Conveniently, while running a list of names looking for a possible conspirator in her murder, Eve sees the name of the wife of the victim in Baxter’s murder and puts the pieces together. Wife 1 murdered Husband 2 and vice versa.
This was a good book—with no high highs or low lows. It was a solidly interesting mystery. When the wife finally got nailed for the murder it was very satisfying. (The second conspirator is an abused wife who was just a sad woman. I felt badly that her children would be essentially orphaned.)
The fun personal part of the book was that Louise and Charles got engaged. Charles decided to change careers and will now be a sex therapist. He bought a big house and he’s ready to settle down. Now maybe Eve won’t show up at his house at 10:00 o’clock in the evening in order to question him because one of his gazillion clients has some connection or involvement in a murder. Hasn’t she ever heard of business hours? I give the book a solid four out of five stars—a good, solid book—not a great one.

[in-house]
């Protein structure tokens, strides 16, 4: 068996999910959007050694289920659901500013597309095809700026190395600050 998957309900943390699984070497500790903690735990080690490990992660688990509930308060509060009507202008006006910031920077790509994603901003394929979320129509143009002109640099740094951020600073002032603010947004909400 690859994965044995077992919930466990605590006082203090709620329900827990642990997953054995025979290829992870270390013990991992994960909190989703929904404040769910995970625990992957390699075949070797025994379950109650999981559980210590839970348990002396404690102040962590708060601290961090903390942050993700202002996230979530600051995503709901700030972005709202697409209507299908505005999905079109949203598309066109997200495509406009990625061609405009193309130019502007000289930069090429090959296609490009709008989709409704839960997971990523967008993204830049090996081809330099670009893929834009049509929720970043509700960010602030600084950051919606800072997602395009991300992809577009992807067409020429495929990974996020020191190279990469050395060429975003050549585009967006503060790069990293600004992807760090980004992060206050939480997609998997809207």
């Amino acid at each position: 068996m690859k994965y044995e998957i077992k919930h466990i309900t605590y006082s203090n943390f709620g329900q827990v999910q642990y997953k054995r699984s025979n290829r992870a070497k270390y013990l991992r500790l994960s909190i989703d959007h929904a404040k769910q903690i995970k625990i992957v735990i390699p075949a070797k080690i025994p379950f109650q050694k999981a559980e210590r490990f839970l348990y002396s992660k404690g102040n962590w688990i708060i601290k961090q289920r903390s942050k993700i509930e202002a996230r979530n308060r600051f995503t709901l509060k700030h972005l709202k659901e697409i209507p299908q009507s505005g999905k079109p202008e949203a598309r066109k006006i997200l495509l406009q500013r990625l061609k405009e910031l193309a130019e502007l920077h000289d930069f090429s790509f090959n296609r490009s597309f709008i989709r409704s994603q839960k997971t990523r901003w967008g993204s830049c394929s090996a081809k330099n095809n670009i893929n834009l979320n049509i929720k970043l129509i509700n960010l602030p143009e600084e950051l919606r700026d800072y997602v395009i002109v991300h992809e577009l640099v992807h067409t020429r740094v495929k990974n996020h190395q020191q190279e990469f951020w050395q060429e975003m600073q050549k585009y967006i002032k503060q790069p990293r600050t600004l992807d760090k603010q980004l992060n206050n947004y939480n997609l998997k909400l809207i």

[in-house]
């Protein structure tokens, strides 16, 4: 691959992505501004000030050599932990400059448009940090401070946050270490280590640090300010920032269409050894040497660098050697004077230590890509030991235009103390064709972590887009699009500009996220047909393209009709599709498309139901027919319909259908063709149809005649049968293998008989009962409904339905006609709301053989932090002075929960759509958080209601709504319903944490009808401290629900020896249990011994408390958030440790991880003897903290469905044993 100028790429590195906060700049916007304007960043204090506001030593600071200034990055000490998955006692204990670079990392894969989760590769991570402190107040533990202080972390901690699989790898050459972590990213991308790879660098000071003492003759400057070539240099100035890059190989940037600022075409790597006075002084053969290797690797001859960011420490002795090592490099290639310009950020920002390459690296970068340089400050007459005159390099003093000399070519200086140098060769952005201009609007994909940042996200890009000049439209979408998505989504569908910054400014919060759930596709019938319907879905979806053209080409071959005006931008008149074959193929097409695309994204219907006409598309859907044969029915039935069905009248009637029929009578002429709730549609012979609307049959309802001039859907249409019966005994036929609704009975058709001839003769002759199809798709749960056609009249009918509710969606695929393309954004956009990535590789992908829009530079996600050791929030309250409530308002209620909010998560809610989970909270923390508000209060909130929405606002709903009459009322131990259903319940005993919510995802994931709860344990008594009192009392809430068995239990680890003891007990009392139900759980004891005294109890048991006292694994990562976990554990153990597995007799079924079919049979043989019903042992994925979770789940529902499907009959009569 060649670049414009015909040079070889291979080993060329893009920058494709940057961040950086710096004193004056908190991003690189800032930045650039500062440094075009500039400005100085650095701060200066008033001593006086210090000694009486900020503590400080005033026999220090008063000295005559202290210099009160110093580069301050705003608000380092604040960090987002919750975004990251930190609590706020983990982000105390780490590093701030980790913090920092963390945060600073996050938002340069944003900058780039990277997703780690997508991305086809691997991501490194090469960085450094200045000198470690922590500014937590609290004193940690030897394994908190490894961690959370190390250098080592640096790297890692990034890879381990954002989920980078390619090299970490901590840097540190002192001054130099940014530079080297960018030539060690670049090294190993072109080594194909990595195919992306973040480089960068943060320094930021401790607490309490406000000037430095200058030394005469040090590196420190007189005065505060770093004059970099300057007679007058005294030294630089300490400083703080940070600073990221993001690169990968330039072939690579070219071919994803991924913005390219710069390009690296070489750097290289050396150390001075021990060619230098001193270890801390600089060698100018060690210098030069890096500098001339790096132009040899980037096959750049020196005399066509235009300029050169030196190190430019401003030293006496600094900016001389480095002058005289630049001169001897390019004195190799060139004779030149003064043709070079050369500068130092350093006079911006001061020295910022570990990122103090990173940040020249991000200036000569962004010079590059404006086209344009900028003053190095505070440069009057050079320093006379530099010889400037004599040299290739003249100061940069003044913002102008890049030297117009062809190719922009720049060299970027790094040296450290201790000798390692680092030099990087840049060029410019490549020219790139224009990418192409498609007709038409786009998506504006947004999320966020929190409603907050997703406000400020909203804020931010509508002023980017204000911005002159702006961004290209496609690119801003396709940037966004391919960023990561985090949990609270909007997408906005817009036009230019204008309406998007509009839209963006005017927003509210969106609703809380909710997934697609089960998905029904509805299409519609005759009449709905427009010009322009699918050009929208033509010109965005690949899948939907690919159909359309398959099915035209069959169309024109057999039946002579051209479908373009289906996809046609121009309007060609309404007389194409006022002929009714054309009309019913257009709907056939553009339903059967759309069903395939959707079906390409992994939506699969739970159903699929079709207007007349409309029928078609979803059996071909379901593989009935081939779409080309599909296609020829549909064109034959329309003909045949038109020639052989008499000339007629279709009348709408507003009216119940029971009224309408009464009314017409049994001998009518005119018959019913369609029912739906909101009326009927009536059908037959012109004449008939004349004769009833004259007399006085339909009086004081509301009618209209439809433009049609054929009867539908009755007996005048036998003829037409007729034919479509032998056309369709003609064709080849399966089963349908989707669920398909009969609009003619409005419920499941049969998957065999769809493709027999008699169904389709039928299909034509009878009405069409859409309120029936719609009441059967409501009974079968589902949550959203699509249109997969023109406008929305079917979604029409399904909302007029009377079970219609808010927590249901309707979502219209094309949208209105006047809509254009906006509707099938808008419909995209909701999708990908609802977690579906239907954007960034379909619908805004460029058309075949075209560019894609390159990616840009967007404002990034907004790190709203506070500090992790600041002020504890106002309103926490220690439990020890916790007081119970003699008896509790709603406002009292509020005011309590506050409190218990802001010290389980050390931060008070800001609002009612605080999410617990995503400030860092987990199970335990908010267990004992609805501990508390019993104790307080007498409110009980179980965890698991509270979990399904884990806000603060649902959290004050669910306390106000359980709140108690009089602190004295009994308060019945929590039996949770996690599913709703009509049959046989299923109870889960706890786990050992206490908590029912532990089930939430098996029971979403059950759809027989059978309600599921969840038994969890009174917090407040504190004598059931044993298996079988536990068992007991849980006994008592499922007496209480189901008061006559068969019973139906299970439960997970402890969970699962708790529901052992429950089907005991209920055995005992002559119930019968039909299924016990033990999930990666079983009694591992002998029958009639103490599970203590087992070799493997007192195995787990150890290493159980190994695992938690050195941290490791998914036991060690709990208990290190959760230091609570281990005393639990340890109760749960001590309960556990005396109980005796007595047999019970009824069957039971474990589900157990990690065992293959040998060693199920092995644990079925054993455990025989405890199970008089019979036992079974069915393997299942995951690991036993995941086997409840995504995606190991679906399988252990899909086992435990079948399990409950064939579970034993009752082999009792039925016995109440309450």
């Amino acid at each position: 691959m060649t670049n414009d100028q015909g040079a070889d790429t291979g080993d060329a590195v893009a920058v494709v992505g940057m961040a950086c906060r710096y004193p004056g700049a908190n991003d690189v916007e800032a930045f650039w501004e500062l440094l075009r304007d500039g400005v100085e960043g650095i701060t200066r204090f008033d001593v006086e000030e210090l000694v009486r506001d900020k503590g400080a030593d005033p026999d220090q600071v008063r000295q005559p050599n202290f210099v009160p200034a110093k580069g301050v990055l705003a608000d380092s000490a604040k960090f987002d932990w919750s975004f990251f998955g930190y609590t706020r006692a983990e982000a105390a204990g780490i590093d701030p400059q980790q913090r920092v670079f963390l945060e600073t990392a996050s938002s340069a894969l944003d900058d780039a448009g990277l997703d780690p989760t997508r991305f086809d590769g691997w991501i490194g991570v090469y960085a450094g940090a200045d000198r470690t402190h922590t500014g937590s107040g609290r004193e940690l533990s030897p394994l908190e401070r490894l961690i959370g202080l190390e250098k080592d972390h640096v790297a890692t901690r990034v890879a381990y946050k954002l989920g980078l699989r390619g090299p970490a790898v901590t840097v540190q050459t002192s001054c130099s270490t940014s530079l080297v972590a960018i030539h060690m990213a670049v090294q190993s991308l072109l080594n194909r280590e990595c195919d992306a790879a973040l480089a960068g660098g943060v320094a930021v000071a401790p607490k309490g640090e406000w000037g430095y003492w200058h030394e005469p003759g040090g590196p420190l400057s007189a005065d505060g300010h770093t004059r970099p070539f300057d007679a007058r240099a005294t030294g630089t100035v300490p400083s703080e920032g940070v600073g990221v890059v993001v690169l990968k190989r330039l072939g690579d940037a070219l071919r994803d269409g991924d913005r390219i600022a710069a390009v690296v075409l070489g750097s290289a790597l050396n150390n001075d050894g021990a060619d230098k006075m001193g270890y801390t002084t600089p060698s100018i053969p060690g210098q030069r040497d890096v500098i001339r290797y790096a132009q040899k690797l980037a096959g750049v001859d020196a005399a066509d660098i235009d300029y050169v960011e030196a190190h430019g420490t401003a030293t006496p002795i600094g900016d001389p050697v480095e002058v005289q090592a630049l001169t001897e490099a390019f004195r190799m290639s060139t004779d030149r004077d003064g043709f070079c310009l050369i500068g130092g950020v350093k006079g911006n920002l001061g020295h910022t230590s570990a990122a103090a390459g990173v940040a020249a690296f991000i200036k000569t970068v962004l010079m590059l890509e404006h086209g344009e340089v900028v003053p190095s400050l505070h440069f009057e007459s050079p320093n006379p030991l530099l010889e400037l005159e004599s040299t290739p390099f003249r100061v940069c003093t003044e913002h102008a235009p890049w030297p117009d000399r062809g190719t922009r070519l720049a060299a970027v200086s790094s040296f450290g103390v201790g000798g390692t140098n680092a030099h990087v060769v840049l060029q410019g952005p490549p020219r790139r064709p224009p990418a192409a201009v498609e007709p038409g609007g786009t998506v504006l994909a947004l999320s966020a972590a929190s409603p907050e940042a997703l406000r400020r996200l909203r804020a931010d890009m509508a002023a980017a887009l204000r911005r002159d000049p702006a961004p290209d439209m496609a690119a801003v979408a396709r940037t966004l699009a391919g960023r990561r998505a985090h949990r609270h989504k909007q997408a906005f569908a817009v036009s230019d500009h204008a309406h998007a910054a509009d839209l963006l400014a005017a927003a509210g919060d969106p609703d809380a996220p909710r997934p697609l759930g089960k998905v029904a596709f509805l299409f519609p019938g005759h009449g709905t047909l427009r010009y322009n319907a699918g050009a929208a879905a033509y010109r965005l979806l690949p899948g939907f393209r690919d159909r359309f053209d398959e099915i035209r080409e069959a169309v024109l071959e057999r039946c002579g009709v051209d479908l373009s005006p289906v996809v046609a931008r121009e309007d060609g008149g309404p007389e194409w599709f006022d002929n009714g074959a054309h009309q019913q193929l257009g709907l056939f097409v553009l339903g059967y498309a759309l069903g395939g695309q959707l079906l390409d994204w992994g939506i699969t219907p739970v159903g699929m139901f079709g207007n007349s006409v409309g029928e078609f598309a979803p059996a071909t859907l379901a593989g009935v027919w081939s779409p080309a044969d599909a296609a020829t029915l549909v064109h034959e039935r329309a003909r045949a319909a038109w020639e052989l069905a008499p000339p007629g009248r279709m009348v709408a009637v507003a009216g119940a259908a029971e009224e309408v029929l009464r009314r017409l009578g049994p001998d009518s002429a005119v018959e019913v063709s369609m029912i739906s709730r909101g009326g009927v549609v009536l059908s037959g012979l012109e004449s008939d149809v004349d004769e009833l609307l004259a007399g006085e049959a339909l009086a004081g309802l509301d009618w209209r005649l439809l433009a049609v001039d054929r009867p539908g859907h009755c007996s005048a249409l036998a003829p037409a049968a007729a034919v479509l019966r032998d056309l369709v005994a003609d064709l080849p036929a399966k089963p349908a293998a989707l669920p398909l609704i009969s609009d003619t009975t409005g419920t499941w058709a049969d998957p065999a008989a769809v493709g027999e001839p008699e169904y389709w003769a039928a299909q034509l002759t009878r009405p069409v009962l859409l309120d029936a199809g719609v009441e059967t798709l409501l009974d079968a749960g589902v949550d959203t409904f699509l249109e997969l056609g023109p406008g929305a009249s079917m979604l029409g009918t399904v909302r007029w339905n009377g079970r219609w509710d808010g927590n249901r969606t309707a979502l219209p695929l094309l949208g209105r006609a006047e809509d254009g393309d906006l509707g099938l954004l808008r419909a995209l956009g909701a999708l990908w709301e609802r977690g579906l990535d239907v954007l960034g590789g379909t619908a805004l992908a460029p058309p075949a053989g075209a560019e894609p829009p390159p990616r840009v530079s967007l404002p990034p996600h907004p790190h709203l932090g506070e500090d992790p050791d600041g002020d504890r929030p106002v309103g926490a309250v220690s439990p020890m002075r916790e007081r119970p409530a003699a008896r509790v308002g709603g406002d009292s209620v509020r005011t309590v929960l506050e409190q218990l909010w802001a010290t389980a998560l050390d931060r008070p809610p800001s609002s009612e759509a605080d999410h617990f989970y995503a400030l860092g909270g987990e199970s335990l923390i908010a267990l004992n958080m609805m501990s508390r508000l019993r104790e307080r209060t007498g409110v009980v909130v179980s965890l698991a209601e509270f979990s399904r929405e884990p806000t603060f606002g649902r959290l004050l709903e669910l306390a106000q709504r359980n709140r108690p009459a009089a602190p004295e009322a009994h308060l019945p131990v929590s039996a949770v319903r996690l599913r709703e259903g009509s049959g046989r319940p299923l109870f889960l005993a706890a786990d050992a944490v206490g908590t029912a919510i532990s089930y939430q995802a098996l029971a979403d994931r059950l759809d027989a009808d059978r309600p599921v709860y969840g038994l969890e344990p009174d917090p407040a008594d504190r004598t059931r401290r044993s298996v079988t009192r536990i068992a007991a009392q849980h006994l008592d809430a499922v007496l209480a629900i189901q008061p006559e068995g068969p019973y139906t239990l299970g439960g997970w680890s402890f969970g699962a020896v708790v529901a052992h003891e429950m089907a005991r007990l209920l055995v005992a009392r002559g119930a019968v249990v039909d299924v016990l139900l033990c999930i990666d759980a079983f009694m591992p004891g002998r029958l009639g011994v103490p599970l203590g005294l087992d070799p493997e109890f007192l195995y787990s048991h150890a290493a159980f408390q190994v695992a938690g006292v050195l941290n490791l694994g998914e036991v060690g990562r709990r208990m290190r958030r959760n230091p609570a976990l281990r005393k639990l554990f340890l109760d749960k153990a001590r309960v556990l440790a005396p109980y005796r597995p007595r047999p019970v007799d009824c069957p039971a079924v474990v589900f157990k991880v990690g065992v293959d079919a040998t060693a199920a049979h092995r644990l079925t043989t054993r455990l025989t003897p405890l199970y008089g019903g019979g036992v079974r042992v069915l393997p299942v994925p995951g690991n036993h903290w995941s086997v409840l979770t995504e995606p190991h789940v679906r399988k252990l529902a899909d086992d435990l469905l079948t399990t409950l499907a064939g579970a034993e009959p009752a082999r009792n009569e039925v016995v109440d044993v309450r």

Thursday, February 19, 2009
Wednesday, February 18, 2009
The story in a nutshell--a whack job is abducting women. He tortures them and then kills them. When he arranges for their bodies to be found, he leaves the hours, minutes, and seconds that they lasted on their bodies. I didn't inquire to closely into how exactly he left this information--again, I have a very low tolerance for ick.
It turns out this serial killer, "The Groom" has previously killed women in New York. Nine years earlier, Feeney and Dallas worked the case as partners but were unsuccessful in stopping him. In this book, Feeney passes the leadership of the task force to Eve, when they realize The Groom has returned to New York. Although he clearly had some issues with giving up the leadership position since they have a big fight when she fails to give him a heads up about some new information that comes in on the case. Feeney acts like a jerk--Eve acts like a whipped puppy--they make up the next day.